The number 255 in binary is 11111111. You can see this by looking at the table below. The top row shows the value of each bit, and the left column shows how many zeroes there are before the first 1. So, for example, 00011011 has three zeros before the first 1 (as do all numbers in this chart) and therefore has a decimal value of 3.

Why does that matter? Well, as I mentioned above, computers operate on binary logic and store data in “ones” and “zeros”. Every byte of computer memory is made up of eight bits — two four-bit chunks that together represent a single byte. So if you want to count up how many bytes of memory you have, you need to start by counting how many ones there are in a byte — and then multiply them by eight!

The decimal number corresponding to the binary number 11111111 is 65535. The binary number 11111111 has a decimal equivalent of 11111111.

Where does the decimal point go in the binary number?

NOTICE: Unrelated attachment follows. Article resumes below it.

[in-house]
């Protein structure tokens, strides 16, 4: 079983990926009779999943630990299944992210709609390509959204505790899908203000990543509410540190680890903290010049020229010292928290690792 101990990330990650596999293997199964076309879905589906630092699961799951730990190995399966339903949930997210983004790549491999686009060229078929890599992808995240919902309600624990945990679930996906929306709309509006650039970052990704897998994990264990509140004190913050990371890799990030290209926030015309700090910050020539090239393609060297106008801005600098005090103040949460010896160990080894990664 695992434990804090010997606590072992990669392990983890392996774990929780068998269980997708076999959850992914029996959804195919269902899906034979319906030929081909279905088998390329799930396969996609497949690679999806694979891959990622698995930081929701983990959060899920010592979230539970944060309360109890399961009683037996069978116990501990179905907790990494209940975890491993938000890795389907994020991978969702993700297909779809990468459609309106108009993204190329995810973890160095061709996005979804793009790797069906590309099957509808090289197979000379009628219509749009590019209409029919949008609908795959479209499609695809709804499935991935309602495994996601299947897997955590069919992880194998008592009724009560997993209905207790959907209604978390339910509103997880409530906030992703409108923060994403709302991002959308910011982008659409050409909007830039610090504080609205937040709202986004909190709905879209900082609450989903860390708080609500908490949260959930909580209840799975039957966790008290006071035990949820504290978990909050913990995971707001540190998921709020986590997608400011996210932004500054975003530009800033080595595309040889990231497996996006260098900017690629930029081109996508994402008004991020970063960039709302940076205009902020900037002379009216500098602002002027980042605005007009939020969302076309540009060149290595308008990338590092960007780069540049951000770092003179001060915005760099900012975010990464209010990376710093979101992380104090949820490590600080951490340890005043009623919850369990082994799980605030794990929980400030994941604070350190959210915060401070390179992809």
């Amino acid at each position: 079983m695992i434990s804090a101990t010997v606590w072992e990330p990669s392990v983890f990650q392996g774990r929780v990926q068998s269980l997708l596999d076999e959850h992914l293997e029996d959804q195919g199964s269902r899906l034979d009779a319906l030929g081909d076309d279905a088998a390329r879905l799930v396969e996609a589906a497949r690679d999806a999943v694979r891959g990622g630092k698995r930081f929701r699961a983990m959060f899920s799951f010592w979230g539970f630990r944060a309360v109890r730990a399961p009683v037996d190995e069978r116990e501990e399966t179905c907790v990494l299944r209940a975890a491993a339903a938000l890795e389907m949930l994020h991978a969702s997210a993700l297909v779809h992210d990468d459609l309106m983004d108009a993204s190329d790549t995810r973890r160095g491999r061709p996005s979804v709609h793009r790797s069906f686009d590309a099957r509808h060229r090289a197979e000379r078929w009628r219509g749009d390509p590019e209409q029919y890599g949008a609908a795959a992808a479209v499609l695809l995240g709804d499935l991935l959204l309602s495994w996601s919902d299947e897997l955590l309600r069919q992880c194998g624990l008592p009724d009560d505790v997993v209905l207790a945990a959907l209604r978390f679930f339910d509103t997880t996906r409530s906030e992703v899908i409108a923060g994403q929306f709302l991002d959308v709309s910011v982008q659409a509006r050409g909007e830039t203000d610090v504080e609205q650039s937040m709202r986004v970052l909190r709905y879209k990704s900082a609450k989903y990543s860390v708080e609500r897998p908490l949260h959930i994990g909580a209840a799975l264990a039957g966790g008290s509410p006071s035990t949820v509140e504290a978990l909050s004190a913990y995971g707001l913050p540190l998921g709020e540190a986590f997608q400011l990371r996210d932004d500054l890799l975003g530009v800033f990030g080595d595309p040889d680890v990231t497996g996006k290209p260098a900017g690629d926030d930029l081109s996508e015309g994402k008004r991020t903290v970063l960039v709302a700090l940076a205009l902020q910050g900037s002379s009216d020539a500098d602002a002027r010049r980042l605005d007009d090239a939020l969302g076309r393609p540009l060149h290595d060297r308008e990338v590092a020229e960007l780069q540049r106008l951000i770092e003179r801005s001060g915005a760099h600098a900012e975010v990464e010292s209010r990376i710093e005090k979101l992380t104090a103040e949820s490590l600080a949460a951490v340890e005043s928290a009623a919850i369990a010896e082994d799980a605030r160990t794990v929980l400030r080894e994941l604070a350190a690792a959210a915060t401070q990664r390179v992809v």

The decimal point goes between the first and second digits of any number numeral, as in 5.5 or 29.8. This is true even for binary numbers, although there are no decimal points in them. Instead, you have to use the place value system to determine which digit is being used as the place holder for a decimal point. For example, when calculating a hexadecimal number such as F3A3C6D2, you would write it out as follows:

F3 A3 C6 D2 0 1 0 1 0 1 0 1 0 1 0 1 0 1 0 1 0 1 0 1

Each digit corresponds to four bits, so each digit represents two hexadecimal digits, so there are six digits total. So you would write out F3A3C6D2 this way:

1111 0010 1011 1001 1101 1110 1110 0100 1100 1101 0000 1010 1111 0010 0100 0000 0010 0000 0000 1011

Last modified: August 14, 2022